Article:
My Kinda Town
Roommates, dreams of showbiz, and a dildo named Oscar
|Nothing Special Productions presents|
|My Kinda Town|
Review by J.H. Palmer
I’m fairly certain that Nothing Special Productions’ My Kinda Town is the only play currently in production that features a dildo the approximate length and girth of a full-sized bottle of vodka, has a name, and an acting credit. The last name in the cast list reads: Oscar…Himself. The playbill doesn’t make specific reference to a dildo, but Oscar makes his appearance (I’m assuming it’s a “he”) midway through Act I, when Tony Clifton (Joe Bianco) opens a package his mother, Maxine Clifton (Joanna Riopelle) sends him from Florida under the assumption that her son is gay, and that he needs a sex toy which, when not used in the manner intended, could double as a doorstop, a very effective paperweight, or stop cold air from coming in through a drafty window ledge.
Before we go any further it must be noted that the main character in this play is named Tony Clifton, with no apparent nod to Andy Kaufman, the late comic who based one of his best known characters on a Vegas lounge singer named Tony Clifton. In this piece Tony is not a lounge singer, he is an actor and singer playing the lead role in a musical titled My Kinda Town. He lives in an apartment with his composer roommate Drew Hamlin (Brian Davenport), who Tony berates for not having written anything new in six months. At first glance the setup evokes The Odd Couple – Tony’s neatnick behaviors and singing prowess set him up as the Felix to Drew’s sloppy, pajama-wearing Oscar. The roommates’ struggle to make it in the show business brings to mind moments from another roommate themed comedy: “Tootsie”, minus the cross-dressing and soap operas. Bianco’s presence and characterization is a cross between Ben Stiller circa “There’s Something About Mary” and Tony Randall as Felix Unger. He has a wiry energy, an earnest demeanor, and he gets a chance to show off his singing voice. Hamlin acts as the lymphatic foil to Bianco’s frenetic presence; he comes across as languid and unflappable, and has an easy way with the musical keyboard that is central to his character.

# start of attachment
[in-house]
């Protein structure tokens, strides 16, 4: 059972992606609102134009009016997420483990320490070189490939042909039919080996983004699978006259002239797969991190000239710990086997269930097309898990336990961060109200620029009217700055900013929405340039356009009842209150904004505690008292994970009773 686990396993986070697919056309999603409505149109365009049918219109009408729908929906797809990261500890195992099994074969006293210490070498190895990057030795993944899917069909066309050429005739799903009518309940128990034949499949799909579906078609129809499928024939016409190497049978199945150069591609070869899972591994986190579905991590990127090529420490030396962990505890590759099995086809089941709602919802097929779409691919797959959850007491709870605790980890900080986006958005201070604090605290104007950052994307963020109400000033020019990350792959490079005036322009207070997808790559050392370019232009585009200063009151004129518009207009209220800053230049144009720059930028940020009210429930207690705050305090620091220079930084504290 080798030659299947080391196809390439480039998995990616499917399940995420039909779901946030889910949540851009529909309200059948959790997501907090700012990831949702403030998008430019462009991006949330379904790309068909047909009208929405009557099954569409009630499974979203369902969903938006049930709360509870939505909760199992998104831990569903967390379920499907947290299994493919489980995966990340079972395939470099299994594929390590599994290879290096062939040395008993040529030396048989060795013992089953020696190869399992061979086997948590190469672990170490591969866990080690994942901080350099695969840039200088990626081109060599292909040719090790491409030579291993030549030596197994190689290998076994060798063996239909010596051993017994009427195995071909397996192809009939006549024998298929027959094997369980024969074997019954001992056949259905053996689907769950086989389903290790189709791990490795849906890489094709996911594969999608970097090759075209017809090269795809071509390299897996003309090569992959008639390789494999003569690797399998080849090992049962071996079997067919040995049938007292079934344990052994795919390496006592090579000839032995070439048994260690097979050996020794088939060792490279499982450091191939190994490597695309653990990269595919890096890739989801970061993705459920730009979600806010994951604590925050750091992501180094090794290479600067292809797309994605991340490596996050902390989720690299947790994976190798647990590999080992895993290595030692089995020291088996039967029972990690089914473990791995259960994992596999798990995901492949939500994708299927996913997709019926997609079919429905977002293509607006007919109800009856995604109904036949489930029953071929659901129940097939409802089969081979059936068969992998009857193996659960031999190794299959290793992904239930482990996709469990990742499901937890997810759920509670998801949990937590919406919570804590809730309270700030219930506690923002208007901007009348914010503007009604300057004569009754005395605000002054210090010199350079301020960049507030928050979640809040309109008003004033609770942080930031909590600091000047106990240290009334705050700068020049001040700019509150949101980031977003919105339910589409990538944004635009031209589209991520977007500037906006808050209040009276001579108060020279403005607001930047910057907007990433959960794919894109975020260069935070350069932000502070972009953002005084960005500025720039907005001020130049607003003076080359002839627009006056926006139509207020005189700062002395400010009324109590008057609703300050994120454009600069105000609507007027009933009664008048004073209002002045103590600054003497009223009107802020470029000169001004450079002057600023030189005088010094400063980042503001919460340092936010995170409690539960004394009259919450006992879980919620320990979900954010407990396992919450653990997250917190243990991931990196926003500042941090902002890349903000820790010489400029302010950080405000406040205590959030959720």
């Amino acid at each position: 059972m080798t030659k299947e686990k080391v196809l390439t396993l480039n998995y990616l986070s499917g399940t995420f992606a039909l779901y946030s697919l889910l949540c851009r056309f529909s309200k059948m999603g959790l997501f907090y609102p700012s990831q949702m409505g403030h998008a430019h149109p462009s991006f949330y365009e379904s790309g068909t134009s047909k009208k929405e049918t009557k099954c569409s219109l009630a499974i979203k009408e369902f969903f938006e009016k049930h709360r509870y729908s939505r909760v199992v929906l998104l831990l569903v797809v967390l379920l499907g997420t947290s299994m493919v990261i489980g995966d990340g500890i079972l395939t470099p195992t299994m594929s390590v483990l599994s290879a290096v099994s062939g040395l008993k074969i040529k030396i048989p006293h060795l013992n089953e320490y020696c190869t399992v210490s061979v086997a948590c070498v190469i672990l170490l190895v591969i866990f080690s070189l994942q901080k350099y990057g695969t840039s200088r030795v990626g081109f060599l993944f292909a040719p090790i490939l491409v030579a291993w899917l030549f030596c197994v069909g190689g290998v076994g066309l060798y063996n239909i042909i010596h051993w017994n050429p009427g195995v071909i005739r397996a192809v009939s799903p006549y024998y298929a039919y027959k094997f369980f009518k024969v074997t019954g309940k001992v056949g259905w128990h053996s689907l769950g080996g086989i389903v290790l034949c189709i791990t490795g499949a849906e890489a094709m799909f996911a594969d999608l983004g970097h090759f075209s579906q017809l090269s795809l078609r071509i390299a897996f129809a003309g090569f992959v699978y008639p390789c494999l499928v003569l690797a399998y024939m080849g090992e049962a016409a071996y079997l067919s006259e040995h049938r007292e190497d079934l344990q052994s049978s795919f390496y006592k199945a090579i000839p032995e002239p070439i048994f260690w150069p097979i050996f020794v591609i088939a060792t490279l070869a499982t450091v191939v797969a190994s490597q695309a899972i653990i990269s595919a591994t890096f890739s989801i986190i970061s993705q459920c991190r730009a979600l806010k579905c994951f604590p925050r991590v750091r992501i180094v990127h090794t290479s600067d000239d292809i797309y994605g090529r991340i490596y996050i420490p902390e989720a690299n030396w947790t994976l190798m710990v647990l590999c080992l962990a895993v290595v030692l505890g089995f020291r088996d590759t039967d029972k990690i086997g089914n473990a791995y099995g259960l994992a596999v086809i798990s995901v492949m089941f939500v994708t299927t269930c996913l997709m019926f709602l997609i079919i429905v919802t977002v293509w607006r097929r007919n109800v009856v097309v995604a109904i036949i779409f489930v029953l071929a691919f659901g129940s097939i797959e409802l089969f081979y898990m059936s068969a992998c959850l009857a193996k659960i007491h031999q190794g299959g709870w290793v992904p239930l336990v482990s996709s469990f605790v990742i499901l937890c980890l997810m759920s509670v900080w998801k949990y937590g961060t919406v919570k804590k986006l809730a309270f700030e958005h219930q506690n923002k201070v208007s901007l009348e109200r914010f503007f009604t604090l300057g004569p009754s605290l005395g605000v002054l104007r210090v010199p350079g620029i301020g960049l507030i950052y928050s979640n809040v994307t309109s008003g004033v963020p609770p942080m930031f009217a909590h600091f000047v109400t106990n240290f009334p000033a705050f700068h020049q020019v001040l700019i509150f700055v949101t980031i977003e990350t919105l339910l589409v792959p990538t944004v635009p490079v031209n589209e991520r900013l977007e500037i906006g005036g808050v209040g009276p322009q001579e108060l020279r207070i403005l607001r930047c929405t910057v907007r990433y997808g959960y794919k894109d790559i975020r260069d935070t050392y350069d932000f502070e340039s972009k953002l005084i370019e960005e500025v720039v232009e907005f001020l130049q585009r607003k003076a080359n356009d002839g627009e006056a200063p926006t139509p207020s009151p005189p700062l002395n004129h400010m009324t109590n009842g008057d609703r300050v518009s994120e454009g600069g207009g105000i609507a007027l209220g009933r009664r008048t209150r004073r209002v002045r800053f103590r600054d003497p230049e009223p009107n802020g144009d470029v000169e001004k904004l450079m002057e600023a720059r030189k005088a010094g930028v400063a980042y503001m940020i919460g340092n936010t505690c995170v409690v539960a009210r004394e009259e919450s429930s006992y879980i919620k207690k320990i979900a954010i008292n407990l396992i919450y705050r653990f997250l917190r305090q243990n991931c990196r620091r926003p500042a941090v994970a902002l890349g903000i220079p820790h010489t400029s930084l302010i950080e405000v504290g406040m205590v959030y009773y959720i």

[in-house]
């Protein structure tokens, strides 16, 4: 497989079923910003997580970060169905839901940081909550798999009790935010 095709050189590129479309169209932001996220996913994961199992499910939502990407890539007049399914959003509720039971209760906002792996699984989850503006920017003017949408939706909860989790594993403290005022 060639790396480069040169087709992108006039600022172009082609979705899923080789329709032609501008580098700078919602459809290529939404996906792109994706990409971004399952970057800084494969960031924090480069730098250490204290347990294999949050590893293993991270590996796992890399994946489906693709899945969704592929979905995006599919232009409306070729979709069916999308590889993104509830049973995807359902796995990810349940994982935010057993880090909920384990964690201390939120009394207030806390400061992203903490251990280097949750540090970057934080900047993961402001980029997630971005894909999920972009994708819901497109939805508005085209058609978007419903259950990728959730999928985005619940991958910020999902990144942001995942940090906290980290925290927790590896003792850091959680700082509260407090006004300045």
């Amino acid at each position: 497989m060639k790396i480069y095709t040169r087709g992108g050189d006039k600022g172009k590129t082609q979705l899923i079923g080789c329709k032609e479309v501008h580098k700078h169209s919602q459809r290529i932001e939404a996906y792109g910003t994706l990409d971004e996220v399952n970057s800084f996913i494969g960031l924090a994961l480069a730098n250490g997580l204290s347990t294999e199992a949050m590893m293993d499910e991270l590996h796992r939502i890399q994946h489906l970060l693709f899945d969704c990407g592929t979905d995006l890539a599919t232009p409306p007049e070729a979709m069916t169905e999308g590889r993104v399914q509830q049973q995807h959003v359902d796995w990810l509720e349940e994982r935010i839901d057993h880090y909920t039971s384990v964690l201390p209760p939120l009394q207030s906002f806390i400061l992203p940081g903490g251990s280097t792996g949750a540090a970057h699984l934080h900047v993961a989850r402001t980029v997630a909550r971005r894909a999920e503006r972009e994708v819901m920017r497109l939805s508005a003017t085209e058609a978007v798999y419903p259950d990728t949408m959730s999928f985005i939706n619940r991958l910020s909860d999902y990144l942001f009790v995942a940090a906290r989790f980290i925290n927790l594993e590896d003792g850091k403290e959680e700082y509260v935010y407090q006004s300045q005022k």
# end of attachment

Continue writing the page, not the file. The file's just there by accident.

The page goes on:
Maxine Clifton (Joanna Riopelle) brings an earnest, if misguided, maternal instinct to her performance; she is believable and WASP-ey although her actions are slightly over the top. She tries to coax her son out of the closet; despite the fact that he insists he’s not gay, and befriends Drew, confiding in him that the reason for her unannounced visit is that she and her husband have split up.
The play is set in Tony and Drew’s apartment, and the set, created by director Mikey Laird, evokes the feeling of being in someone’s home. Eric Holman-Opper plays the somewhat two-dimensional John McWilliams, Tony and Drew’s landlord, and Daniel Vuillaume and Lucy Hancock respectively play Spencer Goldman, Tony’s agent, and Rosie McWilliams, the landlord’s niece who is not-so-secretly in love with Drew. Spencer and Rosie become more interesting in Act II, when they break free of their expected personas of slimy agent and pathetic, cat-obsessed nerdgirl, and become an entertaining side story unto themselves. The storyline also becomes more interesting in Act II, when Drew’s motives for trying to keep Tony in Chicago rise to the surface.
This play is uneven, but it has some genuinely great moments. Act I clocks in at over an hour, and could use some judicious editing and some volume adjustment – towards the end of the act the actors start delivering their lines louder than necessary in order to impart a heightened sense of drama – one of my pet peeves. Act II runs barely 30 minutes, and ties things up in the proverbial neat little bow, but not without bringing a sense of satisfaction to the story. Some of my favorite moments in this play are in Act II. The Den Theatre is a great space for this piece; with its second floor walkup location and labyrinth of anterooms, it feels like you’re in someone’s apartment before the play even begins.
My Kinda Town continues through March 10th at The Den Theatre, 1333 N. Milwaukee (map), with performances Fridays and Saturdays at 7:30pm. Tickets are $15, and are available at BrownPaperTickets.com. More info at NothingSpecialProductions.com. (Running time: 2 hours, which includes one 10-minute intermission)
Joe Bianco, Brian Davenport, Lucy Hancock, Eric Holman-Opper, Joanna Riopelle, Daniel Vuillaume, Oscar
behind the scenes